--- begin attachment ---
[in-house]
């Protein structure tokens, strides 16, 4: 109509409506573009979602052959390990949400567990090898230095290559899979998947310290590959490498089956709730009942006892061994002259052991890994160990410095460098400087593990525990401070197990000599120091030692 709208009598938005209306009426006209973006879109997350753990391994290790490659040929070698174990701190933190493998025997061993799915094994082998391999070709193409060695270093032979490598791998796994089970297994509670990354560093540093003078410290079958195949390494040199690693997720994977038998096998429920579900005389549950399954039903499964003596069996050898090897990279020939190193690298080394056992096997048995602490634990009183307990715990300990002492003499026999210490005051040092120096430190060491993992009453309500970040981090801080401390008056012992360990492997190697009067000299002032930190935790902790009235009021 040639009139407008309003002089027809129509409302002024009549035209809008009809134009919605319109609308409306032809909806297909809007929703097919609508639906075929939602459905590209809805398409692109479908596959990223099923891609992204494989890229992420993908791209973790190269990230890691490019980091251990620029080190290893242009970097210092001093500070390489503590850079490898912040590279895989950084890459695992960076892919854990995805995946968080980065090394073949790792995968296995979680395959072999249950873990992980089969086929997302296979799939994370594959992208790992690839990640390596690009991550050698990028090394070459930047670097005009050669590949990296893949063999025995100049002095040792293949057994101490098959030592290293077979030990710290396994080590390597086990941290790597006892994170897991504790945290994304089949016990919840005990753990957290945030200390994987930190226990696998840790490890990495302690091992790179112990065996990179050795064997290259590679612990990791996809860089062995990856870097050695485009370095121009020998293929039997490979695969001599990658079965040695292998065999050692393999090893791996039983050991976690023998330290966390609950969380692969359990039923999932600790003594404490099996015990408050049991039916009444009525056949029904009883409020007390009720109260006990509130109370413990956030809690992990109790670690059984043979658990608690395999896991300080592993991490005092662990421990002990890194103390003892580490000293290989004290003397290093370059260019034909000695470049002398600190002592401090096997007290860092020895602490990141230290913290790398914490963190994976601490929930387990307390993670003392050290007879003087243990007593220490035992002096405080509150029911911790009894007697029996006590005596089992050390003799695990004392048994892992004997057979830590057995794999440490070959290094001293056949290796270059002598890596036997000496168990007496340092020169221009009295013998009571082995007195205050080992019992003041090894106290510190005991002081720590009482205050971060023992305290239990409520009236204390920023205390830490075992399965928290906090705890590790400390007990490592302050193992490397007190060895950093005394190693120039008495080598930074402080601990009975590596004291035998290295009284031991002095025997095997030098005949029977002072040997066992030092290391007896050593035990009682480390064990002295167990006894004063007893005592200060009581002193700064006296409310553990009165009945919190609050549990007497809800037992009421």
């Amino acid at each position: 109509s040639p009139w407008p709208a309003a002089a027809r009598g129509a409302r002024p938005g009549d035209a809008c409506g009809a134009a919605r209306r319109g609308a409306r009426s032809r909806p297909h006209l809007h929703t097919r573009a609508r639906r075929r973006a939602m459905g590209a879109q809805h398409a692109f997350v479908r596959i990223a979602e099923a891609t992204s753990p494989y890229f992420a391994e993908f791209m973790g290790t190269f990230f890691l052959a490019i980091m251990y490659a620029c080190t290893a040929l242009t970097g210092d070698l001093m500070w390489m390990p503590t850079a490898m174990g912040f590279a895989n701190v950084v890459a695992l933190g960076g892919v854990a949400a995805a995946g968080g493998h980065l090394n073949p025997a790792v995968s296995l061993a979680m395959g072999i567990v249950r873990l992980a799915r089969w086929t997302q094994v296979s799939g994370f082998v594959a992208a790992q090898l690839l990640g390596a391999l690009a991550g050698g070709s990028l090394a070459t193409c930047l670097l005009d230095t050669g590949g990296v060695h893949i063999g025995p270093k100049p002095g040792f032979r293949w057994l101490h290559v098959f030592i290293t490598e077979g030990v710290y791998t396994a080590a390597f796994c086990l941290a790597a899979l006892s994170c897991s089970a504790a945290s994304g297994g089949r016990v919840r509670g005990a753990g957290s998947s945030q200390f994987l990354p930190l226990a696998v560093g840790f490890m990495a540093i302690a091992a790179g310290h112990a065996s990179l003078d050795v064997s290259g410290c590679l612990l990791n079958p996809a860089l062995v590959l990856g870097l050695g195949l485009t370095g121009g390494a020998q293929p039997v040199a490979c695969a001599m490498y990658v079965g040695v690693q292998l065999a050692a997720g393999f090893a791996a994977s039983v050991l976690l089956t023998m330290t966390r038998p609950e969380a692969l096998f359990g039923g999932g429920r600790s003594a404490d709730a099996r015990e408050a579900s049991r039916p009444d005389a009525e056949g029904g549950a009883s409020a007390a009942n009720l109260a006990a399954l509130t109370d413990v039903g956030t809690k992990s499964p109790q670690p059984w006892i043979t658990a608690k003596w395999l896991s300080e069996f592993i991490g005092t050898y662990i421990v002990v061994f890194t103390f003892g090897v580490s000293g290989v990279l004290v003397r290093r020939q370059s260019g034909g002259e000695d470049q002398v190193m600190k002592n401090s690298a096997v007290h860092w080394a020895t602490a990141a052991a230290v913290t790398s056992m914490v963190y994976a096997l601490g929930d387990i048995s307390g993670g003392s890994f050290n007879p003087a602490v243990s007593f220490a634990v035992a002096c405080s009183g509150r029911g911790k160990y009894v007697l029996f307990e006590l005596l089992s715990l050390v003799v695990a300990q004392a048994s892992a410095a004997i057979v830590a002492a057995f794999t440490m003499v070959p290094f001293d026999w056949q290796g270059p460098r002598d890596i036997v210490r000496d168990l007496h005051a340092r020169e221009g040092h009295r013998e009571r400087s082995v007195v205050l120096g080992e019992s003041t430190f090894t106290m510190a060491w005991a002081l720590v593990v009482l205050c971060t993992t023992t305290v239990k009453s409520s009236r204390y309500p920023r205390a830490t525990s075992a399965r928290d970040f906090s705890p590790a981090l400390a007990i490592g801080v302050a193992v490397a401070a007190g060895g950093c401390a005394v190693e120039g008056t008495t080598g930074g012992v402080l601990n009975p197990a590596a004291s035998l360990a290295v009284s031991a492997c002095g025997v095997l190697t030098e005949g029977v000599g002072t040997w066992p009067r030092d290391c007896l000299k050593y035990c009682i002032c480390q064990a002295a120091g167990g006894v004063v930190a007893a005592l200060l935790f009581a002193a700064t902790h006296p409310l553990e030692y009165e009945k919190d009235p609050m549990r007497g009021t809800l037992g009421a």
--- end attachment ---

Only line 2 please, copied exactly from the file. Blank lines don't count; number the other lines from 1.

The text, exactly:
């Protein structure tokens, strides 16, 4: 109509409506573009979602052959390990949400567990090898230095290559899979998947310290590959490498089956709730009942006892061994002259052991890994160990410095460098400087593990525990401070197990000599120091030692 709208009598938005209306009426006209973006879109997350753990391994290790490659040929070698174990701190933190493998025997061993799915094994082998391999070709193409060695270093032979490598791998796994089970297994509670990354560093540093003078410290079958195949390494040199690693997720994977038998096998429920579900005389549950399954039903499964003596069996050898090897990279020939190193690298080394056992096997048995602490634990009183307990715990300990002492003499026999210490005051040092120096430190060491993992009453309500970040981090801080401390008056012992360990492997190697009067000299002032930190935790902790009235009021 040639009139407008309003002089027809129509409302002024009549035209809008009809134009919605319109609308409306032809909806297909809007929703097919609508639906075929939602459905590209809805398409692109479908596959990223099923891609992204494989890229992420993908791209973790190269990230890691490019980091251990620029080190290893242009970097210092001093500070390489503590850079490898912040590279895989950084890459695992960076892919854990995805995946968080980065090394073949790792995968296995979680395959072999249950873990992980089969086929997302296979799939994370594959992208790992690839990640390596690009991550050698990028090394070459930047670097005009050669590949990296893949063999025995100049002095040792293949057994101490098959030592290293077979030990710290396994080590390597086990941290790597006892994170897991504790945290994304089949016990919840005990753990957290945030200390994987930190226990696998840790490890990495302690091992790179112990065996990179050795064997290259590679612990990791996809860089062995990856870097050695485009370095121009020998293929039997490979695969001599990658079965040695292998065999050692393999090893791996039983050991976690023998330290966390609950969380692969359990039923999932600790003594404490099996015990408050049991039916009444009525056949029904009883409020007390009720109260006990509130109370413990956030809690992990109790670690059984043979658990608690395999896991300080592993991490005092662990421990002990890194103390003892580490000293290989004290003397290093370059260019034909000695470049002398600190002592401090096997007290860092020895602490990141230290913290790398914490963190994976601490929930387990307390993670003392050290007879003087243990007593220490035992002096405080509150029911911790009894007697029996006590005596089992050390003799695990004392048994892992004997057979830590057995794999440490070959290094001293056949290796270059002598890596036997000496168990007496340092020169221009009295013998009571082995007195205050080992019992003041090894106290510190005991002081720590009482205050971060023992305290239990409520009236204390920023205390830490075992399965928290906090705890590790400390007990490592302050193992490397007190060895950093005394190693120039008495080598930074402080601990009975590596004291035998290295009284031991002095025997095997030098005949029977002072040997066992030092290391007896050593035990009682480390064990002295167990006894004063007893005592200060009581002193700064006296409310553990009165009945919190609050549990007497809800037992009421």